While there have been quite a few investigations on the mechanical properties of nematic elastomers, the mechanical properties of chiral smectic A elastomers has been studied much less. Recently, ferroelectric liquid crystal elastomers showing actuation under an applied electric field have been demonstrated. Lehmann et al. [Nature 410, 447, 2001] and Kohler et al. [Appl. Phys. A-Mater. Sci. & Proc. 80, 381, 2005] showed an electrostriction of an ultra-thin film (less than 100 nanometers) that exhibits up to a 4% strain. In both of these studies, the ultra thin membranes were not practical for use as shape changing membranes for several reasons. First, the thickness of the films makes them extremely difficult to prepare and handle in any other setup than the specific experimental method they describe, thus severely limiting their use outside of the specific method they employ. Second, the orientation of the films, which were prepared with the liquid crystal molecules in homeotropic alignment in reference to the electrodes, will not function as an actuator for practical applications since the contractile strain occurs across the film thickness. In addition, the preparation the elastomer films rendered the film thickness non-uniform, thus creating non-uniform strains throughout the film when subjected to applied fields. Finally, preparation of the films imposed strict limitations on the manner in which the solid electrodes were positioned and attached to the film. Since the electrodes must be positioned at the edge of the homeotropically aligned film, it is not amenable to patterning or scaling. Introduction of flexible electrodes is also not possible with the experimental setup they describe. Due to the film preparation in these studies, the limitations in the position of the electrodes with respect to the film introduced large gradients, inhomogeneities, and fluctuations in the electric field applied to the films. It is apparent from the experimental design that non-obvious changes in the operation and preparation of the films must be introduced in order to reduce the electric actuation of the films to practice.
Thus there is a need in the art for new high performance actuator materials capable of generating large mechanical actuation induced by external stimuli. These materials need to be precisely controlled. These and other needs are met by the present invention.
The invention describes shape changing membranes that can be precisely controlled using the unique approach of smectic liquid-crystalline elastomers (LCEs) with patterned electrodes and a method of preparing the elastomers. The methods to create the shape changing membranes is based on the electroclinic effect of smectic layers in a polymer network and provides a novel material for actuators. Provided for is a shape changing membrane comprising at least one liquid crystal elastomer film, said elastomer film having a chiral smectic A phase and a planar orientation; and at least one stimuli, said stimuli being operable on said film. The liquid crystal elastomer film is comprised of at least one liquid crystal mesogen comprising a polymerizable group and a flexible spacer; and a crosslinker. The polymizable groups form a polymer backbone, including, but not limited to, a polyacrylate, polysiloxane or polynorbornene backbones.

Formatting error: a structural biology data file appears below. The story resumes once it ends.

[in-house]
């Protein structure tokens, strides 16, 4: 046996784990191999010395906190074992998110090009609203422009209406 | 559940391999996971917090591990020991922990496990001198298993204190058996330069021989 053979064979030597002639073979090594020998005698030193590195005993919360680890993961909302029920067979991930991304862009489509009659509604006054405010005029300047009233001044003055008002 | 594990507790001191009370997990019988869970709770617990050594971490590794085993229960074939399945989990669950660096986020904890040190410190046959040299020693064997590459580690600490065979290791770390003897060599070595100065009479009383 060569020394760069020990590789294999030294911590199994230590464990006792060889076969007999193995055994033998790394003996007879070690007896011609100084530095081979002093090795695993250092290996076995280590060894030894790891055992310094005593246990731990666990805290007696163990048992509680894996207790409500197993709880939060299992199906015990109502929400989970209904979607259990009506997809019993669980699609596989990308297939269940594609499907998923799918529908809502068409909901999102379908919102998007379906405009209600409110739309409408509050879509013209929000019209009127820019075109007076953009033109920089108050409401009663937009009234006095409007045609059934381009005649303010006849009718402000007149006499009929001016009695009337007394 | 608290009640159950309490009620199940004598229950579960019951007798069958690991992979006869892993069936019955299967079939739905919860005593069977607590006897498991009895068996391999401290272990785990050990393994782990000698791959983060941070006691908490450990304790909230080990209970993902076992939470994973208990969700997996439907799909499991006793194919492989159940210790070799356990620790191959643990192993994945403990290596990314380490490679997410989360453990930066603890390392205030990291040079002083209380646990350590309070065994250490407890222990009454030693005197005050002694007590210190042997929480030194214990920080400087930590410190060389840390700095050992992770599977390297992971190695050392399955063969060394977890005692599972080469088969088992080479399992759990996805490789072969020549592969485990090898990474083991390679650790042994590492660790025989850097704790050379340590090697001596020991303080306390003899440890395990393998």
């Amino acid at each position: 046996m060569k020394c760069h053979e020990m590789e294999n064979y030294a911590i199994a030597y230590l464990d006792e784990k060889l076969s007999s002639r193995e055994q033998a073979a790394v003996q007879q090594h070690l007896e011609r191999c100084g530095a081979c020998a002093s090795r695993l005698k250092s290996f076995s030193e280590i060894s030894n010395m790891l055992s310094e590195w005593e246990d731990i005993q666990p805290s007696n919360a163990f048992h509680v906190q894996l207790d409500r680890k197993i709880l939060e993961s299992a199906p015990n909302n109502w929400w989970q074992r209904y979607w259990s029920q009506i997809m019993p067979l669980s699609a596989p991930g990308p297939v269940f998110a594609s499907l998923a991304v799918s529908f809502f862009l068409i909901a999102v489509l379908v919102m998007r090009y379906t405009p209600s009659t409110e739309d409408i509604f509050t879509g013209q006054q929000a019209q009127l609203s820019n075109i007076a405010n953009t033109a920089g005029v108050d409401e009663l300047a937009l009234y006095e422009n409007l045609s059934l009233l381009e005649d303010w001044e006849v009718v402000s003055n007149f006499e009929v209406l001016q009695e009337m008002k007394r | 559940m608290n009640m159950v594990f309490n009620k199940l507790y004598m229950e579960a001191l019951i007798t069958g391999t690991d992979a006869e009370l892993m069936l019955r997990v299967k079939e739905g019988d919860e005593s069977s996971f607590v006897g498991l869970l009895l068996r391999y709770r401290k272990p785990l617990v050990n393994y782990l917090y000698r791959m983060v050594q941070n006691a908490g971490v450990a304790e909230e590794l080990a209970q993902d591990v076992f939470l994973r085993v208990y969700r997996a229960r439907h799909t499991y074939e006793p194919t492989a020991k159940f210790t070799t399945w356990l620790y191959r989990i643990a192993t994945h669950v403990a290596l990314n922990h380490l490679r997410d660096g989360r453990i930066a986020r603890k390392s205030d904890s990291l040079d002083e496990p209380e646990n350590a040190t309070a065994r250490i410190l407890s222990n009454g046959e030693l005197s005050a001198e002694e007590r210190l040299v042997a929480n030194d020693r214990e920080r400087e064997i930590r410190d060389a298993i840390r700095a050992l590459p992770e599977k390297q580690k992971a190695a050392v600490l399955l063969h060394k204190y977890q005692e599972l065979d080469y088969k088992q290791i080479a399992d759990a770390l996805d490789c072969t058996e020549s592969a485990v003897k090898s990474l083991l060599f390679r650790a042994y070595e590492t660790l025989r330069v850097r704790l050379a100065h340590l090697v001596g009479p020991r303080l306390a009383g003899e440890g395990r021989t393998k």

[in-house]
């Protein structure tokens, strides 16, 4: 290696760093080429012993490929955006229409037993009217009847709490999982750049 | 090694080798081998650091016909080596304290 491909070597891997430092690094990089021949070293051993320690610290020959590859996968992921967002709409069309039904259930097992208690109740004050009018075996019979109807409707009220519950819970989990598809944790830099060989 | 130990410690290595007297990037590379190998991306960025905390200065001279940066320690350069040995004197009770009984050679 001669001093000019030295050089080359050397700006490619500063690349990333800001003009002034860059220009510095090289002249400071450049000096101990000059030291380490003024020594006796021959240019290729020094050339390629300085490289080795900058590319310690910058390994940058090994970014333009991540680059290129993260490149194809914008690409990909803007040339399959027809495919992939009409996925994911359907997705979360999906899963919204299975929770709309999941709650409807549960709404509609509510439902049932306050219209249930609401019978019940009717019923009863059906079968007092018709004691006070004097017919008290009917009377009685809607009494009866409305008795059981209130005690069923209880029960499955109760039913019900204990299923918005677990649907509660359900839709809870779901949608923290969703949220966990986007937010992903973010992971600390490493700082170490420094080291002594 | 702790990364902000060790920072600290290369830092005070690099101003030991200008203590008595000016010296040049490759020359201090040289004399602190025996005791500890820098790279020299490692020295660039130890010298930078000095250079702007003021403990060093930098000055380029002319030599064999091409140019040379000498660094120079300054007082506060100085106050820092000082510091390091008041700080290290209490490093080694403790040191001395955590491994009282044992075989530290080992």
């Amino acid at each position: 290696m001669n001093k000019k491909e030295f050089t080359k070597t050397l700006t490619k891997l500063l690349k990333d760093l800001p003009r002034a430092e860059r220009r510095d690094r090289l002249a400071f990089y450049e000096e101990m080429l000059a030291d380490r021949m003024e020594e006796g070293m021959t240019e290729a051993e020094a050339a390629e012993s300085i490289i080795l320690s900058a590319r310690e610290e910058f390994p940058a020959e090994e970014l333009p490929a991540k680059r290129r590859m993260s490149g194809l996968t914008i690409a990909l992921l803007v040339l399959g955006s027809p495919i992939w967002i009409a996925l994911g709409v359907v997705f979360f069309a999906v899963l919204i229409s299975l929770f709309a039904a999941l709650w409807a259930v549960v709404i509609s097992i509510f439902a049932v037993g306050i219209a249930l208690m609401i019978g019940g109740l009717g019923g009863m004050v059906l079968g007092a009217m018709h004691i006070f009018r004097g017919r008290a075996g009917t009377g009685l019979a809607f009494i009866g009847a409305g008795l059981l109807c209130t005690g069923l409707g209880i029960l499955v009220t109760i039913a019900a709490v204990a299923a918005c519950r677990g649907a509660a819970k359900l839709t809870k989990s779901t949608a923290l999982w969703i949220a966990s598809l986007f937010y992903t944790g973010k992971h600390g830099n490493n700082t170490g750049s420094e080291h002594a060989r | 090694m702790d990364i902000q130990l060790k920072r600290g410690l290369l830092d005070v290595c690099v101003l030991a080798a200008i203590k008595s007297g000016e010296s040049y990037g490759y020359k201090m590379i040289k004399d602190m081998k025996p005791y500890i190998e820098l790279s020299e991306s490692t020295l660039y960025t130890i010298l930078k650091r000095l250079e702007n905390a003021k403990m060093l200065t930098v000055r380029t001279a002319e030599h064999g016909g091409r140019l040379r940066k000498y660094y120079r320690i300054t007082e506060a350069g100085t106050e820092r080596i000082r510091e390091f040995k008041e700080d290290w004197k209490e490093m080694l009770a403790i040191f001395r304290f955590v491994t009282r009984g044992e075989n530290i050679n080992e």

Also provided is a method of making a shape changing membrane where a first liquid crystal mesogen comprising a polymerizable group and a flexible spacer, a second liquid crystal mesogen comprising a polymerizable group and a flexible spacer and a crosslinker are combined to form a mixture. The membrane is aligned in a planar alignment. A polymerization catalyst is added to the mixture. The mixture is polymerized, and a membrane is formed.
Also provided for is a method of making a shape changing membrane from a copolymer by mixing a polymer backbone having a liquid crystal mesogen side chain, a flexible spacer and an polymerizable group and adding a crosslinker and a polymerization catalyst to the mixture. The mixture is aligned in a planar alignment, then polymerized. The membrane is formed from the polymerized copolymer. Alternatively, the copolymer can be formed by mixing a siloxane backbone having a liquid crystal mesogen side chain, a flexible spacer and a vinyl group with a crosslinker having a vinyl group and an acrylate group with a thermal polymerization catalyst. A second polymerization catalyst is added to the copolymer. The copolymer is aligned in a planar alignment and polymerized. The membrane is formed from the polymerized copolymer.
This invention provides a unique process of generating shape changes under an applied electric field. The freestanding film exhibits anisotropic actuation and shows fast and reversible shape change under an applied electric field. The magnitude of the field applied is at least three times lower than electrostrictive polymers. The invention provides wide ranges of applications that could incorporate shape changing membranes. These include, but are not limited to, applications in robotics, microfluidics, and deformable fins for autonomous underwater vehicles.
A calculation based on minimization of the elastic energy of the bi-material strip gives the following expression for the curvature:
where E1 and E2 are the elastic moduli, e1 and e2 are the favored strains, and t1 and t2 are the thicknesses of the two layers, respectively. For example, if the elastic moduli are equal, the thicknesses are both 20 μm, and the favored strains are e1=0 and e2=0.015, then the radius of curvature is r=1.8 mm. Hence, the strip should curl into a half-circle if it has the length L=πr=5.5 mm.